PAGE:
…. Initially SFWA was exactly what you would expect of a volunteer organization run by the most chaotic, capricious, and disorganized creatures possible: science fiction writers. Stories abound, including records getting lost because someone’s cat peed on them, Jerry Pournelle inviting Newt Gingrich to be the Nebulas toastmaster and a subsequent heated brouhaha that included some people walking out of the ceremony and Philip K. Dick agitating to get Stanislaw Lem expelled. My favorite remains Joe Haldeman’s account of the SFWA finances being somewhere in the realm of $2.67 when he became SFWA treasurer, so he bought the notebook to keep track of them out of his own pocket.

(5) UH-OH. Apparently you really can’t tell a book by its cover.

(6) TRIVIAL TRIVIA

In the movies, the identity of the Toxic Avenger before his unfortunate accident with toxic chemicals was janitor Melvin Ferd.

(7) TODAY IN HISTORY

  • August 10, 2003 – First Earth/space wedding. Russian cosmonaut Yuri Malenchenko, aboard the International Space Station, married Ekaterina Dmitriev, on Earth.
  • August 10, 2004 — Cartoon character Donald Duck received a star on the Hollywood Walk of Fame.

(8) NOT TIRED OF WINNING. Adam-Troy Castro archly announces his newly-founded awards:

I am announcing the new Adam-Troy Castro Awards. These new Awards, trophies cast in the shape of Adam-Troy Castro, will be awarded only to Adam-Troy Castro. This is to correct the injustice of Adam-Troy Castro not getting certain other major genre awards. These will prove that all other writing awards suck and are the product of nefarious cabals. My own nefarious cabal of Adam-Troy Castro will make sure that only Adam-Troy Castro is eligible.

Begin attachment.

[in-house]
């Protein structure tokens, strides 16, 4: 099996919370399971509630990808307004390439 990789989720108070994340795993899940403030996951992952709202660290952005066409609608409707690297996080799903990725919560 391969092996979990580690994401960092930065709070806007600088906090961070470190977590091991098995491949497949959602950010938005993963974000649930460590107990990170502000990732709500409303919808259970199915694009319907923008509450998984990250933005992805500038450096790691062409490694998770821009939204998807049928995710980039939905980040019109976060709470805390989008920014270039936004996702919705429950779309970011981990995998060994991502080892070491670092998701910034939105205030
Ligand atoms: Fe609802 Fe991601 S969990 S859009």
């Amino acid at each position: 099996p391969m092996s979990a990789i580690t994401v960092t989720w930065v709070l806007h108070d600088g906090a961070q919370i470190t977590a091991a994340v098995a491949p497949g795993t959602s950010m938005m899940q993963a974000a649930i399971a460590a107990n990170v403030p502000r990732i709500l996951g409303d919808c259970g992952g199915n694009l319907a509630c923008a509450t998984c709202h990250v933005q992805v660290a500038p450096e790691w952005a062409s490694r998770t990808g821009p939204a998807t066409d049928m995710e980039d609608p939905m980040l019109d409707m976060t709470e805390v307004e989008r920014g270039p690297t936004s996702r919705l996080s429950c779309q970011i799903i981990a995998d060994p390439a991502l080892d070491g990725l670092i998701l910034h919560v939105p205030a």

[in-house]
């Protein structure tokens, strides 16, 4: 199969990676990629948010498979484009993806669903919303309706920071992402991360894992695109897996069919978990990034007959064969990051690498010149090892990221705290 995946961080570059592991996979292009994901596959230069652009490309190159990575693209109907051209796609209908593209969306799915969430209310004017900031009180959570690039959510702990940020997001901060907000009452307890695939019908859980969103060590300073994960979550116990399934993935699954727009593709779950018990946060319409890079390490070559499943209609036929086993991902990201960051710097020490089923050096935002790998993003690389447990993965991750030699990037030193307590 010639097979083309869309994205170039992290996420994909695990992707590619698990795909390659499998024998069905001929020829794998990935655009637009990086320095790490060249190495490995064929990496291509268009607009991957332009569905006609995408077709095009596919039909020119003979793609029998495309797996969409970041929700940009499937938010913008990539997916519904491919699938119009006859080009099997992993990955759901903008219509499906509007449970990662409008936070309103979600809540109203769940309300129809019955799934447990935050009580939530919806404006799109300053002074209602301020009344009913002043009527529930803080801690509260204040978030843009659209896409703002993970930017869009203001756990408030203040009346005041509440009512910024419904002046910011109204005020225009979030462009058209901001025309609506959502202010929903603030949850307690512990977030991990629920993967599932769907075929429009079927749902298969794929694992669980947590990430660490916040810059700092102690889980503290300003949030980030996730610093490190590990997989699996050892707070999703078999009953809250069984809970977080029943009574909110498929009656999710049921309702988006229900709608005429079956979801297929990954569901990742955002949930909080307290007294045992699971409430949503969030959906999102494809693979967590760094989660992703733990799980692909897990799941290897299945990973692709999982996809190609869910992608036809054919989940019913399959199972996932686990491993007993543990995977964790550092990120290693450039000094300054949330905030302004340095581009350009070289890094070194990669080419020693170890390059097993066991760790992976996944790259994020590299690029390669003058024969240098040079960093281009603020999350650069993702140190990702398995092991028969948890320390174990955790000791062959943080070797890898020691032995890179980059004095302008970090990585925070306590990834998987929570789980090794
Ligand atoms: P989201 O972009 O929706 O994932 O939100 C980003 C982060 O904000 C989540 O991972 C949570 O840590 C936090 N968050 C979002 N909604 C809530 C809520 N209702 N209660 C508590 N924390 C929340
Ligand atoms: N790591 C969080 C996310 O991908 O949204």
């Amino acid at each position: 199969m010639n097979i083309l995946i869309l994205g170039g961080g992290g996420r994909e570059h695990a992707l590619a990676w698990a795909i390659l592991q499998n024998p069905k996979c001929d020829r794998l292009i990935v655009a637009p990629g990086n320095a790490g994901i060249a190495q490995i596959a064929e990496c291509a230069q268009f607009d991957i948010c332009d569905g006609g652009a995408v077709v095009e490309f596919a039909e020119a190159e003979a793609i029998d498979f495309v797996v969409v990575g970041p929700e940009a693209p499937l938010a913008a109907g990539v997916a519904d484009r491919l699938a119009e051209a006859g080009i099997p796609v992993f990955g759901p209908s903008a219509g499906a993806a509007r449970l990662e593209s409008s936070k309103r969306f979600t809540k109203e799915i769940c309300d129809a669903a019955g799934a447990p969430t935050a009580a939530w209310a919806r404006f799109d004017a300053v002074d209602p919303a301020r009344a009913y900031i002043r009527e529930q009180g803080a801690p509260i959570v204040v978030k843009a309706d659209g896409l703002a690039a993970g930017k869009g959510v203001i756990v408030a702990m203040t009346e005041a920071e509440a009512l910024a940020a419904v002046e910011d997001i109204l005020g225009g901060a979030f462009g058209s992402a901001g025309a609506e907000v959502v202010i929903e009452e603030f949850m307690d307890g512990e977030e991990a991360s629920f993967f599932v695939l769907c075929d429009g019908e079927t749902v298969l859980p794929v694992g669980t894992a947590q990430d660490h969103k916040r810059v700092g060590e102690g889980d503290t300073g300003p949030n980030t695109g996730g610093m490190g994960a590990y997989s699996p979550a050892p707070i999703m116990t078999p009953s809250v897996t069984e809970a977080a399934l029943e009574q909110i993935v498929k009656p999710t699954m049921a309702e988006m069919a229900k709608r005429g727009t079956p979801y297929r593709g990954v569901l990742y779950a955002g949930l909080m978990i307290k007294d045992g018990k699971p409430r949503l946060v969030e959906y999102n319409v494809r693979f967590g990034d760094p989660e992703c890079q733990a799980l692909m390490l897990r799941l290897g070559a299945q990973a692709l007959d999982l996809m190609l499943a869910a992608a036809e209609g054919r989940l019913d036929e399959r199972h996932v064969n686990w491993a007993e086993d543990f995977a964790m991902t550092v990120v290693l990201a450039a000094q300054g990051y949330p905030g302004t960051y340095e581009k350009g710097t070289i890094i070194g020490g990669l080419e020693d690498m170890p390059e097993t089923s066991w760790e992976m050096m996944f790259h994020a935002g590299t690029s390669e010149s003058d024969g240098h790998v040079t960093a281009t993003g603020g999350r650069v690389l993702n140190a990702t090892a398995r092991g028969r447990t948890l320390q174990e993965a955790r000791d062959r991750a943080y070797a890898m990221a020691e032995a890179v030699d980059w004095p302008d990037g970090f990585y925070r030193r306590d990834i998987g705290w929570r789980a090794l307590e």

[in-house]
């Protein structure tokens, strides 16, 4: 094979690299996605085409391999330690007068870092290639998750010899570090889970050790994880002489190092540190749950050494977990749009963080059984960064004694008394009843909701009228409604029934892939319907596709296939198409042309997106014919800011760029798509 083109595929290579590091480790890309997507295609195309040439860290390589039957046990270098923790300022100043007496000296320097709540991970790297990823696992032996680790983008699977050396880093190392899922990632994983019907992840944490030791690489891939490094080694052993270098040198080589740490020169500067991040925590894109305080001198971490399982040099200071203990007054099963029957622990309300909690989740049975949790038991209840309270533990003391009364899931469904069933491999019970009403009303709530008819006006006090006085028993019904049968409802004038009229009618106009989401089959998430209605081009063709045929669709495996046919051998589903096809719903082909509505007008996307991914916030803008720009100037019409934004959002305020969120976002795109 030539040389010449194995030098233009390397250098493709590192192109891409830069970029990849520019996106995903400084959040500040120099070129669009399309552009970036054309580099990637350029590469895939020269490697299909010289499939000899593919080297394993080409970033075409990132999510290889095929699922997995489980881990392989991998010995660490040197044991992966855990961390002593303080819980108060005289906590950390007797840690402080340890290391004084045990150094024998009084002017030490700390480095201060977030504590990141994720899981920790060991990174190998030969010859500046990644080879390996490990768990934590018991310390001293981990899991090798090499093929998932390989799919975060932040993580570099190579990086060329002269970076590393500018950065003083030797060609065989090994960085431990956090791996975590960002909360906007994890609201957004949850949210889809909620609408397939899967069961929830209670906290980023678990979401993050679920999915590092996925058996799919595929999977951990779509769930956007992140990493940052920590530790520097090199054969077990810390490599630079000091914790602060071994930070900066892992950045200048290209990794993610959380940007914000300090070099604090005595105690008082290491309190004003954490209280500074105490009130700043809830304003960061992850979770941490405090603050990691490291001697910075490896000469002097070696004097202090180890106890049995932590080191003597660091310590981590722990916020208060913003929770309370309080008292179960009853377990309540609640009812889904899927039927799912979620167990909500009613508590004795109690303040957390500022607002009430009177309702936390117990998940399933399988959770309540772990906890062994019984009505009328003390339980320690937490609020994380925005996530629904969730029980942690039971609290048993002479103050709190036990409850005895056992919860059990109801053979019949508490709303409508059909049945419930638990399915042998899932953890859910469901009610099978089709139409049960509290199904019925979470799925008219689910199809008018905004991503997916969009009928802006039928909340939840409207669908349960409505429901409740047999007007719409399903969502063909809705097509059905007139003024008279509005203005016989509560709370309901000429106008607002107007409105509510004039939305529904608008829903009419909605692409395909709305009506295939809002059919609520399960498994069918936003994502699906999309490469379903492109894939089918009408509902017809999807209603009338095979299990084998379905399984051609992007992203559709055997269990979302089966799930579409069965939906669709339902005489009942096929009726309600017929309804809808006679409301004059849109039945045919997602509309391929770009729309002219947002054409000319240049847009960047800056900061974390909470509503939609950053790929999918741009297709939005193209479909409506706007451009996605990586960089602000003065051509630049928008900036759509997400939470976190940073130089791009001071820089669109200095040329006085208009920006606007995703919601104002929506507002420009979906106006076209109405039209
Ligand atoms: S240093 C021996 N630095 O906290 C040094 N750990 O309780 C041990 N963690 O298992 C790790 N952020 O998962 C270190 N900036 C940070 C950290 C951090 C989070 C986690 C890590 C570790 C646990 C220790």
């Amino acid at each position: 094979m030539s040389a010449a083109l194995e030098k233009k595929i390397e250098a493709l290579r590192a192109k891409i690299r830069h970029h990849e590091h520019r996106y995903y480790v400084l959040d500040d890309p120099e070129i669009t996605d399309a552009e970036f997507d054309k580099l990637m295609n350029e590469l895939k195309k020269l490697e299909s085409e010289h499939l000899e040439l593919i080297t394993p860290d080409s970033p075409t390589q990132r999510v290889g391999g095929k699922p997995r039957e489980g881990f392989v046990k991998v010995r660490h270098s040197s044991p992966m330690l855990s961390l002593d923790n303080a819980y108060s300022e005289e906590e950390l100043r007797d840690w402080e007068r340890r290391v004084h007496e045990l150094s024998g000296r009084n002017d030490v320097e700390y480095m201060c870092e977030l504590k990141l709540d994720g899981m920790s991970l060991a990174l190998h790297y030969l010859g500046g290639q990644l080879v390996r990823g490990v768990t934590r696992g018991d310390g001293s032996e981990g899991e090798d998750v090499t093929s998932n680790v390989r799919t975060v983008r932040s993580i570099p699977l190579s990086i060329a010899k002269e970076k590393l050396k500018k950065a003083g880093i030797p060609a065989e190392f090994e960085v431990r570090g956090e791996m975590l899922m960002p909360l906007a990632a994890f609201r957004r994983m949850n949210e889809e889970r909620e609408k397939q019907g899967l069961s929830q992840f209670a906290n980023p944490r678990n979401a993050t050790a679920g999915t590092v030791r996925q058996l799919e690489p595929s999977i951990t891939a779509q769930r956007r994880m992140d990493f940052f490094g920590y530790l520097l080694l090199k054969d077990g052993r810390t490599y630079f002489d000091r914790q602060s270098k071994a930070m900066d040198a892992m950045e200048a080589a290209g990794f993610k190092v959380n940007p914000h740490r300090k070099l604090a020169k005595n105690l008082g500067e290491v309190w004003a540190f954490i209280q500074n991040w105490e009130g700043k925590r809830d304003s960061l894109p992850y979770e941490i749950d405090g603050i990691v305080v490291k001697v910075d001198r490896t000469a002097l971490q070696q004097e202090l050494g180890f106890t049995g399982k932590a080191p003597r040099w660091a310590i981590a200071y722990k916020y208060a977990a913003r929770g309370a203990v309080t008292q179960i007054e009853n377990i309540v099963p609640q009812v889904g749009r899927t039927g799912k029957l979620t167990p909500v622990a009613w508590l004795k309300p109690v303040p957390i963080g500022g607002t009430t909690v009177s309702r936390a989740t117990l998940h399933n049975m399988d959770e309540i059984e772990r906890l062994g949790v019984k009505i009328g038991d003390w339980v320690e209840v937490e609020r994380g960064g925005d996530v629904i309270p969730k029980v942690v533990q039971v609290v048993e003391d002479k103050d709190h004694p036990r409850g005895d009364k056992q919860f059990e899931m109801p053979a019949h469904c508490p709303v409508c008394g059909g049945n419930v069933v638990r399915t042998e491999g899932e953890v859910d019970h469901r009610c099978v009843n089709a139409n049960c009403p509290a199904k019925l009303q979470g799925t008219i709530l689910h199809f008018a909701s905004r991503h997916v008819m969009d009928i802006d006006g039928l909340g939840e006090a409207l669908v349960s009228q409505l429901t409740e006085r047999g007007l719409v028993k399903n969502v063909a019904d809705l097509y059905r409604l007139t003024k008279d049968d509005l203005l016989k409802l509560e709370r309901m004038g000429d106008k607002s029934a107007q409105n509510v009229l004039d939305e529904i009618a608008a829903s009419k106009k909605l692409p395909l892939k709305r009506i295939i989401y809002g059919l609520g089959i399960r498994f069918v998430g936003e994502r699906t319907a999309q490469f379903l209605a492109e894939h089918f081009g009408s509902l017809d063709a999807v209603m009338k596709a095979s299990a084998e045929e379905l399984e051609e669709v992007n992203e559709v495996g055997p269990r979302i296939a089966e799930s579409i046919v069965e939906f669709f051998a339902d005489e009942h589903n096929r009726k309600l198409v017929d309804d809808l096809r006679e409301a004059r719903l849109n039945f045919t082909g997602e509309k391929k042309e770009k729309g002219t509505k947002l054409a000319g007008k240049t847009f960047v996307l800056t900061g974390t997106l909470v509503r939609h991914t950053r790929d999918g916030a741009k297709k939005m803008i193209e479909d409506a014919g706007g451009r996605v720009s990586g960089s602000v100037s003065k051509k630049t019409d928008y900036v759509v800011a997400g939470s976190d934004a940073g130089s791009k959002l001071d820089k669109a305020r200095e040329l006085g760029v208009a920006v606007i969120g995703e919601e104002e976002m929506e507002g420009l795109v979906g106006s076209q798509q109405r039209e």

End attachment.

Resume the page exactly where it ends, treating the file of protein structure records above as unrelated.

You think your alternate awards are sufficiently anti-diversity? Fie, I say on you! Fie! Mine are so non-diverse that they can only go to works by one person! They will not engage in favoritism. All works by Adam-Troy Castro will have the same chance as all other works by Adam-Troy Castro. This is fair! This is equitable! This is self-pleasuring of an order even higher than your awards!

(9) GIANT PLANET NEWS. He killed Pluto – can this make up for it? IEEE Spectrum asks, “Is There a Giant Planet Lurking Beyond Pluto?”

Michael E. Brown is often called “the guy who killed Pluto.” But he takes the moniker in stride. Sitting in his sunny Pasadena office at the California Institute of Technology, Brown jokes that Pluto, which was reclassified as a dwarf planet in 2006, had it coming. The year before, Brown had discovered Eris, a frosty dwarf in the outer solar system more massive than Pluto and named, fittingly, for the Greek goddess of strife.